At the same time, it is also vital for the forecasts to serve as the desired anchor for inflation expectations.

Critical but not “hawkish”

The third point relates to the “hawkish CBRT” comments made immediately after the decision. I carefully underlined that the decision was favorable, though, in all fairness, the CBRT’s inflation forecast for mid-2024 is over 60 percent. How come the 25 percent rate can be hawkish?

Fourth, the increase in the policy rate also raises the upper limit of the loan interest rate, which is calculated by multiplying this interest rate by a certain ratio. Moreover, various statements have been made to raise this ratio. Furthermore, the lira appreciated considering the exchange rate level after the decision. Unless there is an adverse development, the burden of foreign exchange protected savings accounts on the CBRT will be reduced. When there was a limit on the policy rate, side roads had to be taken to curb inflation. It was easy to elevate the loan rate, whereas raising the deposit rate to an acceptable level to discourage savers from stashing their assets in dollars or gold or increasing their spending was complicated, which was one of the significant obstacles to a return to “rationalization” in monetary policy. Additionally, the rise in the policy rate will be reflected in the deposit rate, which is also positive in these respects.

Monetary policy is not exclusively enough to solve the issues

The fifth point is that solely getting monetary policy back on track would still be lacking. How do we address the economic risks accumulated over the last few years? How do we make growth sustainable? How do we reduce poverty? We need a detailed economic program. It is frequently said, “Do not worry; the MTP (medium-term program) will be announced soon.” Nonetheless, the classic MTP is not fully detailed. The example I have in mind is similar to the program designed in the stand-by agreements with the IMF; it is rather thorough.

It should be such a program that there is a road map of the fiscal policy steps to take: It explains what the public sector will do regarding FX-denominated revenue guarantees, designs how to close the gap between the public sector’s FX-denominated assets and liabilities, emphasizes that monetary policy is the CBRT’s assignment, announces realistic inflation targets instead of a vague “5 percent target” in the medium term, and clarifies how the BRSA and CBRT’s regulations made in the last two-three years will be eliminated.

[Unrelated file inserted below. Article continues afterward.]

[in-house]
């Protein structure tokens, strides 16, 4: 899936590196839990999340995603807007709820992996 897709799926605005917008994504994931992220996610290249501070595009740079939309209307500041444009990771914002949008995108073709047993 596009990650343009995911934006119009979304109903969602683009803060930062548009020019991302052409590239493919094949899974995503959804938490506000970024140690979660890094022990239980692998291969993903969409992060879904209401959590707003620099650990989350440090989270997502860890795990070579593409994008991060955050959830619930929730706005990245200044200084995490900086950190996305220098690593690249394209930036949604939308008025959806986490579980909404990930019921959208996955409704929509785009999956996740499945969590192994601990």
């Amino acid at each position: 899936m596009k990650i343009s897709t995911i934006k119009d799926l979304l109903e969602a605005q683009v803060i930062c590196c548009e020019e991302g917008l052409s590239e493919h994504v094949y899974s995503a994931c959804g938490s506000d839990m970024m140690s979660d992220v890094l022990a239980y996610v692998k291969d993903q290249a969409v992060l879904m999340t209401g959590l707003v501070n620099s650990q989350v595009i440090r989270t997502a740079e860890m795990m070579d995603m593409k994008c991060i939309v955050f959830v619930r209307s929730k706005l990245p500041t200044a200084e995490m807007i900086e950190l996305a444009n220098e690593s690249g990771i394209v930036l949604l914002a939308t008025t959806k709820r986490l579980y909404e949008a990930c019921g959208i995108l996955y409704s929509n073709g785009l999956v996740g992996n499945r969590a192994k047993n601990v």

Coordination by the Treasury

It is necessary to ensure that the entire administration conveys the same discourse. The contribution of the Ministry of Transportation or the Ministry of Agriculture, for example, to stability in their fields and what they will do to ensure structural transformation should also be included in the text. The Treasury should ensure coordination. Bureaucrats should meet periodically at the Treasury to discuss bottlenecks. The structural pillar of the program should consist of carefully selected reforms. The sine qua non is to make TurkStat independent. Removing certain regulations is necessary to make the CBRT politically independent.

All in all, it would be a program by which everyone knows what to do, and the institution -the Treasury- ensures coordination. The Transition to a Strong Economy Program implemented after the 2001 crisis can be an example. The texts signed within the framework of ‘stand-by’ agreements, more detailed than that program, are on the IMF’s website.

 

Fatih Özatay

Dr. Özatay is a professor at TOBB University of Economics and Technology